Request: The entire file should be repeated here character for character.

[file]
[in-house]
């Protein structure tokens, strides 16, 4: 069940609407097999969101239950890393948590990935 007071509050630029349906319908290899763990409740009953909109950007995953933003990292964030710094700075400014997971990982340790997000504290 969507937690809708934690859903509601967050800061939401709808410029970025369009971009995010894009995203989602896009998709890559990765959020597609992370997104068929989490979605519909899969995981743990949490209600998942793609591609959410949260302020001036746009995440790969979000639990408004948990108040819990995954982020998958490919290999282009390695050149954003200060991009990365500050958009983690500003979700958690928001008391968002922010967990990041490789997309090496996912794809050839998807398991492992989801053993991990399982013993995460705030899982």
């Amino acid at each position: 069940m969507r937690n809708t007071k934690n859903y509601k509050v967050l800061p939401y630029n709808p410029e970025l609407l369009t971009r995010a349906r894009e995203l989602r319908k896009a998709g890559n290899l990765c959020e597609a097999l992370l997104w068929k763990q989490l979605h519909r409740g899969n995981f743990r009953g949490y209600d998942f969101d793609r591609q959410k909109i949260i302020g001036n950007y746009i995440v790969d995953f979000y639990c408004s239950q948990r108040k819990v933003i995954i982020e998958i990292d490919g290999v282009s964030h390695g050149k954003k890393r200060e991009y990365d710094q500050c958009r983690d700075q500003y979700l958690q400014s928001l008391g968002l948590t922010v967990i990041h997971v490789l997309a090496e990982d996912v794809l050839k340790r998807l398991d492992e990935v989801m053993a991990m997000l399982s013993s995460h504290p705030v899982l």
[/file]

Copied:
[in-house]
């Protein structure tokens, strides 16, 4: 069940609407097999969101239950890393948590990935 007071509050630029349906319908290899763990409740009953909109950007995953933003990292964030710094700075400014997971990982340790997000504290 969507937690809708934690859903509601967050800061939401709808410029970025369009971009995010894009995203989602896009998709890559990765959020597609992370997104068929989490979605519909899969995981743990949490209600998942793609591609959410949260302020001036746009995440790969979000639990408004948990108040819990995954982020998958490919290999282009390695050149954003200060991009990365500050958009983690500003979700958690928001008391968002922010967990990041490789997309090496996912794809050839998807398991492992989801053993991990399982013993995460705030899982």
């Amino acid at each position: 069940m969507r937690n809708t007071k934690n859903y509601k509050v967050l800061p939401y630029n709808p410029e970025l609407l369009t971009r995010a349906r894009e995203l989602r319908k896009a998709g890559n290899l990765c959020e597609a097999l992370l997104w068929k763990q989490l979605h519909r409740g899969n995981f743990r009953g949490y209600d998942f969101d793609r591609q959410k909109i949260i302020g001036n950007y746009i995440v790969d995953f979000y639990c408004s239950q948990r108040k819990v933003i995954i982020e998958i990292d490919g290999v282009s964030h390695g050149k954003k890393r200060e991009y990365d710094q500050c958009r983690d700075q500003y979700l958690q400014s928001l008391g968002l948590t922010v967990i990041h997971v490789l997309a090496e990982d996912v794809l050839k340790r998807l398991d492992e990935v989801m053993a991990m997000l399982s013993s995460h504290p705030v899982l």